Causes of the Great Depression
The Great Depression also called Depression of 1929, or Slump of 1929, began in 1929 and lasted until 1939. It was the longest and most severe depression ever experienced by the industrialized world. Though the United States economy had gone into depression six months earlier, the Great Depression may said to have begun with a catastrophic collapse of the stock market prices on the New York Stock Exchange in October 1929 call the Stock Market Crash of 1929. During the next three years stock prices in the United States continued to fall, until by late 1932 the had dropped 20 percent of their value in 1929 (http://www.britannica.com/bcom/eb/article/0/0,5716,38610+1,00.html).
More than a half-century after the fact, there is no consensus on that caused the Great Depression. The one thing that is really known about the Great Depression is that it had many under lying causes (McElvaine 26). Speculation in the 1920's caused many people to buy stocks with loaned money and the used these stocks as collateral for buying more stocks. Broker's loans went under $5 million in mid 1928 to $850 million in September of 1929. The stock market boom was very unsteady, because it was based on borrowed money and false optimism. When investors lost confidence, the stock market collapsed, taking them along with it (http://www.bergen.org/AAST/Projects/depression/causes.html).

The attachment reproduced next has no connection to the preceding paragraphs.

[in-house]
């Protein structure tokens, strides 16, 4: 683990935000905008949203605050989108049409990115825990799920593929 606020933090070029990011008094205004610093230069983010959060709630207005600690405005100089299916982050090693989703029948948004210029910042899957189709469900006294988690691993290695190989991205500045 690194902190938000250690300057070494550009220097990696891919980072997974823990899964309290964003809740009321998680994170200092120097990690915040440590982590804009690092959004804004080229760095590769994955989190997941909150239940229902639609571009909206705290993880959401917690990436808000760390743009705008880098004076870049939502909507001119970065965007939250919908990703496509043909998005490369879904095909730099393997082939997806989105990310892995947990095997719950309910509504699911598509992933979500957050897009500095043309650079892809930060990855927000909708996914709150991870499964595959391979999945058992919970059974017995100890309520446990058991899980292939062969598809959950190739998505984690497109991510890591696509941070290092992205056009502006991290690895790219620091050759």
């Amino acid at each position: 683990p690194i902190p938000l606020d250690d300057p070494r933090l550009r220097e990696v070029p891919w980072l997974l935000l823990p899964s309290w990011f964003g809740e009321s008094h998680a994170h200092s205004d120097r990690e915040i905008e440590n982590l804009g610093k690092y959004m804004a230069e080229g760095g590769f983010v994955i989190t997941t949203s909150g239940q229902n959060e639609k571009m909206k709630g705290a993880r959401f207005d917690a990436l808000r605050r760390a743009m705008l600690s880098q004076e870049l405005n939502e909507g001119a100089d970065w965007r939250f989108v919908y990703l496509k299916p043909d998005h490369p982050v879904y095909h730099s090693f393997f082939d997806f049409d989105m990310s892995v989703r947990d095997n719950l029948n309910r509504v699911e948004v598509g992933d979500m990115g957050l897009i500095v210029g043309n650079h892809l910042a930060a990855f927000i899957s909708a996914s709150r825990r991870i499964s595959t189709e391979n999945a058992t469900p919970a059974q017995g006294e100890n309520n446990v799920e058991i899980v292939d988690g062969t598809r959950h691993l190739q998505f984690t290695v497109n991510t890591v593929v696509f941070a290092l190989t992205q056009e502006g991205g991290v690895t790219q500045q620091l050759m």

It seemed to good to be true, and it was. The margin of leverage when prices were rising would act in reverse if prices fell. All of the margin buyers would be wiped out quickly. The whole market in 1929 compounded the leverage idea as "investment trust" proliferated. The investment trust existed for the sole purpose of owing stock. It had no assets other than the securities of other companies. This, in turn, sold stocks of its own. By the summer of 1929 businesses were being piled one on top of another (McElvaine 45).
The reason for this speculation of the twenties has long been debated. One culprit to blame is the Federal Reserve Board's decision in early 1927 to lower the rediscount rate one-half point to 3.5 percent.
The decision was based on the need to save liquidity in the wake of Great Britain?s overvaluation of the pound. This meant easier money at home which made stock speculation easier, yet did not cause speculation (McElvaine 44).
Another factor that...